Of the body thus organized in 1766 Mr. Seabury was the Secretary, and the Minutes of the Convention of New York, and of the United Convention of New York and New Jersey, were written and signed by him as such, in a book which is now before me, for the period of a year, from May 21, 1766, to May 21, 1767. From the fact that the Minute book remained in his possession, and that it contains no entry of Minutes after the latter date, I infer that the meetings of the body ceased from that time, though I have no further information as to this point. The fact that this Convention, not only in the choice of its Secretary but also in certain other of its acts, is connected with the subject of this memoir; and the intrinsic interest of the record of its proceedings, have led me to give some account of its history. I extract from these Minutes such passages as bear upon the present story.
In a letter of the Convention to the Secretary of the Society, adopted May 22, 1766, in New York, after referring to the loss of Messrs. Wilson and Giles, and the loss of one-fifth of the Missionaries sent over by the Society, mention of which has already been made, the letter continues--
"This we consider as an incontestable argument for the necessity of American Bishops; and we do in the most earnest manner beg and intreat the venerable Society, to whose piety and care under God, the Church of England owes her very being in most parts of America, that they would use their utmost influence to effect a point so essential to the interest of the Church in this wide extended Country.
As we esteem it our duty to give the Society every information relative to the state of religion in this Country, we are now to inform them, that there are now a great many Independent and Presbyterian teachers assembled at this place, to the number of above sixty, and many more expected, who call themselves a Synod; and we are credibly informed that the grand point they have in view is to apply to the General Assembly of the Kirk of Scotland, to use their utmost influence with his Majesty and the British Parliament, that they may be incorporated and established, and endowed with the most ample privileges and immunities. As we foresee the greatest mischief from this scheme, should it succeed, we humbly assure ourselves the Society will use such methods as they think proper, to prevent these aspiring men from accomplishing their pernicious designs."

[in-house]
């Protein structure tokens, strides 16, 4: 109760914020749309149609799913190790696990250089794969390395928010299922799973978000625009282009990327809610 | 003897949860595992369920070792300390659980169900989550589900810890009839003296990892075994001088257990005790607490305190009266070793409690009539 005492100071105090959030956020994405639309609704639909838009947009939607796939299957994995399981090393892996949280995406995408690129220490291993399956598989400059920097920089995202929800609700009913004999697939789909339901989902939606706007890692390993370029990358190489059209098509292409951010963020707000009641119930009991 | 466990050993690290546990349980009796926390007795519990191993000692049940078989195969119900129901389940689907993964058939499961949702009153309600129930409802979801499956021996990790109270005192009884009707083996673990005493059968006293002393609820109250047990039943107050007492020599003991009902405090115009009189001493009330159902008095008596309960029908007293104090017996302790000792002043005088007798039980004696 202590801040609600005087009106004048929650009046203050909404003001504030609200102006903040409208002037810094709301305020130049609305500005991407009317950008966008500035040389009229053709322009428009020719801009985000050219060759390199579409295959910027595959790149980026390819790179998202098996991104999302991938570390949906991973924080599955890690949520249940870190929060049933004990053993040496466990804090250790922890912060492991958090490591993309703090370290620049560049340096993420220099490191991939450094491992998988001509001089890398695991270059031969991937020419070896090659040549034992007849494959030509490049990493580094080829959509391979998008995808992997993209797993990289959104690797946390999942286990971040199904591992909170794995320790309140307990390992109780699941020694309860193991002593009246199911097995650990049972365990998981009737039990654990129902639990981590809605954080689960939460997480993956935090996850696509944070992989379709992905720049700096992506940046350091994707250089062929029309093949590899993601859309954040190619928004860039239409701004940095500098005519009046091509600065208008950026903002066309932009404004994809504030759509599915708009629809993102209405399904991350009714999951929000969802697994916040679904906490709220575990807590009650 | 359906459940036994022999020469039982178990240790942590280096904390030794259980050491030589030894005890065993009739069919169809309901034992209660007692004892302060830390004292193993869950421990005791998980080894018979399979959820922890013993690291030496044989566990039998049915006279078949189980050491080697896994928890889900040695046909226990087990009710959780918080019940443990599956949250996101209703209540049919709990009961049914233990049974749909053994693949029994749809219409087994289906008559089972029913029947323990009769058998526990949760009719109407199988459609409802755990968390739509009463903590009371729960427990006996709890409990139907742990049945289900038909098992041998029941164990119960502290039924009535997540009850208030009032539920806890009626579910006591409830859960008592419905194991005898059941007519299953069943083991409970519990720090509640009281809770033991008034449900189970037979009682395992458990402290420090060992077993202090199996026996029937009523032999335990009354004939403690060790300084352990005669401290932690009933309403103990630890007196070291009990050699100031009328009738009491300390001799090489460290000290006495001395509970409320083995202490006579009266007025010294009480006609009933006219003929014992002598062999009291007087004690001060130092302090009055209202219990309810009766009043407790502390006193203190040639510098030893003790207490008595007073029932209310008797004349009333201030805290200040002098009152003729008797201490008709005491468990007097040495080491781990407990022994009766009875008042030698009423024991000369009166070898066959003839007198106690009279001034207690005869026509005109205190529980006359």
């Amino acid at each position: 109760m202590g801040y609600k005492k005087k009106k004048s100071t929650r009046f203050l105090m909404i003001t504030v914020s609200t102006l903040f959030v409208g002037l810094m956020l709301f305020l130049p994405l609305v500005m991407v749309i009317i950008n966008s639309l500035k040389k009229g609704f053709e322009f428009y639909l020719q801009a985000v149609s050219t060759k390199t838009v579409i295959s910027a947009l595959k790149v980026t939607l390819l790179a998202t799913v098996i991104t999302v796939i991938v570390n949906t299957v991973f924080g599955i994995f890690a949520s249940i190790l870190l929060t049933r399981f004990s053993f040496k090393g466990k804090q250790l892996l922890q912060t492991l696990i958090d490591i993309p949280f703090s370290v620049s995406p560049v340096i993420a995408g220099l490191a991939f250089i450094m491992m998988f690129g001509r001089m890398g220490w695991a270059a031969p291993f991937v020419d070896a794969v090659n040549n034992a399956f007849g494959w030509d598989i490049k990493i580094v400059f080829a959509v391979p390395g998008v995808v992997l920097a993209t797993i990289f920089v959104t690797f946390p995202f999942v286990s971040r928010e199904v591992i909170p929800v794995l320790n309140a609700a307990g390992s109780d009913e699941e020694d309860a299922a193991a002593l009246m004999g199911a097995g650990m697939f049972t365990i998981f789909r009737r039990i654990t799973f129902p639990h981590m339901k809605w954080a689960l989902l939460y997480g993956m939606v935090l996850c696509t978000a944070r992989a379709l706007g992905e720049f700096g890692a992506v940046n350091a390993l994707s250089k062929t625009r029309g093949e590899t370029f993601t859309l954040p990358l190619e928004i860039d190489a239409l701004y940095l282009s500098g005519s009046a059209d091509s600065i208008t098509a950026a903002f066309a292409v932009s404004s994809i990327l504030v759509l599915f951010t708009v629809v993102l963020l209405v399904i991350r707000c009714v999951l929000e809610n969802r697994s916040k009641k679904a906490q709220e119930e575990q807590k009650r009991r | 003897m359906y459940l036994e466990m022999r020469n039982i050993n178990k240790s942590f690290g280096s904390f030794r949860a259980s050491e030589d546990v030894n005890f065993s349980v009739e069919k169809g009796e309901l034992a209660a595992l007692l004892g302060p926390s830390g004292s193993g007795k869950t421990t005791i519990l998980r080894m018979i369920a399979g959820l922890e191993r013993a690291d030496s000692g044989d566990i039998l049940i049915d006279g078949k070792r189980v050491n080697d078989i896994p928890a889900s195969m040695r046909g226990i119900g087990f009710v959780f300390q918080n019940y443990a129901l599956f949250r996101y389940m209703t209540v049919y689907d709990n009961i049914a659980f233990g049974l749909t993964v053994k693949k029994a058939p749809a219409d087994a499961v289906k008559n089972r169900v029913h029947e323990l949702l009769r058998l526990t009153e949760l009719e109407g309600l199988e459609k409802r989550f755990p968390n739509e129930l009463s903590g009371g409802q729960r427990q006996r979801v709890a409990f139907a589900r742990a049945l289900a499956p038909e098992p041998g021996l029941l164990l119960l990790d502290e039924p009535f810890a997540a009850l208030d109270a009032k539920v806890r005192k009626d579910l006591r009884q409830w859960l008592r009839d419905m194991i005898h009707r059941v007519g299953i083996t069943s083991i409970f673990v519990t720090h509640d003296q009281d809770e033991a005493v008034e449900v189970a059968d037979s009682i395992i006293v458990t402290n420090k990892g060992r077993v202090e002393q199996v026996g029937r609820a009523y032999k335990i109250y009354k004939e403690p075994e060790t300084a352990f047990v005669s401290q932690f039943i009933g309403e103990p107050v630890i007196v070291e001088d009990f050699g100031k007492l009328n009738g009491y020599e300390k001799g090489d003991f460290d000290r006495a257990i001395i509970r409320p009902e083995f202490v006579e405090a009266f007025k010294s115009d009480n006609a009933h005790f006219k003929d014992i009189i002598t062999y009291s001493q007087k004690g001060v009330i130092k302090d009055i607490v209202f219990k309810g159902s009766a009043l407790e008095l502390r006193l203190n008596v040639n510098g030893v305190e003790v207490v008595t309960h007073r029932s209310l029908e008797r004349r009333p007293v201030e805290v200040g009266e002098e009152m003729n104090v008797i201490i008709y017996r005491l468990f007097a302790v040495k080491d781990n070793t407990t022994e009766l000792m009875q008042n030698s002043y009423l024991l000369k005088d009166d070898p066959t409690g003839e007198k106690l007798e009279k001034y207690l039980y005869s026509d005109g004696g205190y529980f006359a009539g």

At the meeting of January 21, 1767, "Dr. Chandler having read to the Board a letter of his to the Ld. Bishop of Oxford, containing some animated and just strictures upon the Bishop of Glocester's unaccountable sermon before the Society anno 1766, which we apprehend will be attended with the most fatal consequences; it was resolved . . . that he be requested to forward it as soon as possible in its present shape; . . . Mr. Cooper having produced a letter from Dr. Durell, Vice Chancellor of Oxford, and Principal of Hartford College, in answer to the address upon the subject of American Bishops, which was sent to the University of Oxford, from the Clergy of New Jersey and New York; it was resolved that Mr. Cooper be desired to return the thanks of the Convention to the Doctor, for his kind letter; and to beg the continuance of his countenance and protection."